Farmers, not capital, produce food

By Ermin Garcia Jr.


OUR last week issue’s editorial was titled “Give agri a face”, and our headline read: “Farmers, fisherfolk sufferP1-B in losses”. Why?  We sought to call the attention of local governments to start viewing the agriculture sector as an industry that depends largely on people -farmers and fishermen. The agri sector does not exist on capital resources but human resources that need support.

This concern was underscored when the Provincial Agriculture Office reported to the Sanggunian Panlalawigan to give the latter an update on the extent of destruction and damage of Typhoon Ompong two weeks ago.

Dutifully, the assistant provincial agriculturist rattled off figures and values in pesos to describe the reported damages as relayed by municipal agriculture offices in the province.

Perusing the figures, I thought the local agriculture offices were indeed on the top of the situation.

He said damage to agriculture reached P1.1- billion after the habagat (monsoon rains) in July and August, and  another P1.6-billion worth of palay, vegetables and other high-value crops were destroyed Typhoon Ompong.

This was complemented by PDRRMCs report on the breakdown:

Agriculture: Palay P1,524,343,636.92  from damaged 52,602 hectares in 46 LGU’s; Fish from  36,034 hectares in 11 LGU’s initially P18,699,000; Assorted vegetables: mango (7,716 trees), banana (9,286 hills), 676 papaya trees, ( 2,135 metric tons), from 25 LGUs, P105,695,095.42 estimated damages or a partial/unofficial total damages as of September 25 is P1,649,008,592.

Reports were very detailed except that the reports did not even have a line on the plight of our farmers, they who shouldered the brunt of all the reported losses.

A more comprehensive report that includes data on human resources could have helped government planners and policymakers to formulate appropriate strategies.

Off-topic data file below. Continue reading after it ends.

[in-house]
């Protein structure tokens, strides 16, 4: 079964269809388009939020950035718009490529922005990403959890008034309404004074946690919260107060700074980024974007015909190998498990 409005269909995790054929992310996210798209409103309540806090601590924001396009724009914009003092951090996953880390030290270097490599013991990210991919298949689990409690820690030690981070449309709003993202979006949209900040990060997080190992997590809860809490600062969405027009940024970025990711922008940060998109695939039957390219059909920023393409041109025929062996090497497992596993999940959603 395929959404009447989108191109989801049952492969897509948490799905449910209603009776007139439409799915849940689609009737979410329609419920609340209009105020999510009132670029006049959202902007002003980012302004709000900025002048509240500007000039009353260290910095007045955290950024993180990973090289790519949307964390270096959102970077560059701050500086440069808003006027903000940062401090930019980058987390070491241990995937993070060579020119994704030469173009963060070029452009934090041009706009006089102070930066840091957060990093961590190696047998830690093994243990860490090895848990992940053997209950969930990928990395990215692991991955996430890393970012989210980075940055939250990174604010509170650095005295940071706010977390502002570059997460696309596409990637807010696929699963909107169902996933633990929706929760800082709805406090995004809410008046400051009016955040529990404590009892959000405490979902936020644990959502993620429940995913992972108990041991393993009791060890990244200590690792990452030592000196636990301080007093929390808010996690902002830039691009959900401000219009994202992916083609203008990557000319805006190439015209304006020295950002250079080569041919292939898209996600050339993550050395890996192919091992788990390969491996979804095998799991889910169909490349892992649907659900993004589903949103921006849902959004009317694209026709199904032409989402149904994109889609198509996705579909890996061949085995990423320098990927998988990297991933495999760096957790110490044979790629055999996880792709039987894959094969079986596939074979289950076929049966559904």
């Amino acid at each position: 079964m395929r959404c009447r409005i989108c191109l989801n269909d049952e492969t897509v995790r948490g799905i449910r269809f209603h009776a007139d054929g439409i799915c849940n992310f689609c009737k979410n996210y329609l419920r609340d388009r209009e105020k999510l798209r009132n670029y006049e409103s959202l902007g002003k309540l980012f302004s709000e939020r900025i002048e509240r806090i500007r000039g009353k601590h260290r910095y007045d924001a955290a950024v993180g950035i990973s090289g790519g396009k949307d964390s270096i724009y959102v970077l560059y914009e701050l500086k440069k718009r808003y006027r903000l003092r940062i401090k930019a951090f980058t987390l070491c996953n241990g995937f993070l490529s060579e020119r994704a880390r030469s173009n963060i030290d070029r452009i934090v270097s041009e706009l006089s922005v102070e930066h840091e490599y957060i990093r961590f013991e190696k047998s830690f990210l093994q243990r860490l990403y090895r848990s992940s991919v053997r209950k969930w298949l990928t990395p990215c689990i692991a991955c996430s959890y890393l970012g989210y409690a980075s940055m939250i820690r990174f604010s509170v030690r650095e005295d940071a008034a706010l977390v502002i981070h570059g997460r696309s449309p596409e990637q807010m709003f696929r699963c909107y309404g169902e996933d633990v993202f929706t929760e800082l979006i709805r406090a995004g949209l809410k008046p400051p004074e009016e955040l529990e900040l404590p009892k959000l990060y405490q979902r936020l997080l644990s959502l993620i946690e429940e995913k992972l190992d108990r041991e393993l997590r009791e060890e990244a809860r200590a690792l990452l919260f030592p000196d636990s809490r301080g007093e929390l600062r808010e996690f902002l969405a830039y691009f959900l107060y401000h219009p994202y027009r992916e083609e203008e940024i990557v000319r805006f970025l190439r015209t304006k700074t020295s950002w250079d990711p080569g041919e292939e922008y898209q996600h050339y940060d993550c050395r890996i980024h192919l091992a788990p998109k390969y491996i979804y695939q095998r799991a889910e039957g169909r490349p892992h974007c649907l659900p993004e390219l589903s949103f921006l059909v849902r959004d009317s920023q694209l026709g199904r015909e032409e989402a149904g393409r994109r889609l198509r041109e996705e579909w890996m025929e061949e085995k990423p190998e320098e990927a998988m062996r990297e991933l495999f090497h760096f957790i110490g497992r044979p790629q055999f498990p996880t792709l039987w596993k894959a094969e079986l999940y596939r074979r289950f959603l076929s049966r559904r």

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FARMERS-ORIENTED NARRATIVE.  Hopefully, my questions below will help PAO and PDRRMC prepare a better narrative of the extent of destruction and damage to the sector.

  1. Based on reported damage of P1.1 billion, how many rice and vegetable farmers saw their farms wiped out? Which towns/cites suffered the most? What was the estimate?  
  2. How many farmers had to borrow loans for their lost crops? What was total value of loans secured by farmers for lost crops?
  3. How much will it take the farmers who lost their crops to replant and pay their obligations from the lost crops?

The absence of these data are exactly what prompt today’s children of farmers decide not to continue farming as their primary means of livelihood.  If nothing is done to address this, soon, with no one among their children willing to take over, the lowly parents will just decide to sell their rights to the farm to land developers. When they do, the province will have to rely on production of farmers of other provinces to sustain our population.

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CLIMATE CHANGE’S TARGET VICTIMS.  There is no denying that climate change has targeted farmers as its primary victims.

It has, therefore, become imperative for our government to acknowledge this fact, that  our farmers will continue to face their most difficult time from hereon. Theirs will be a crisis every year, every time a typhoon hits home.

Without these data and strategic responses to the plight of farmers, the next two generations will bear the burden of sourcing food outside Pangasinan.

In fact, it will be useful for the provincial government to commission a study and a survey to determine the appropriate response so our farmers plight in order to help sustain production while improving their lives.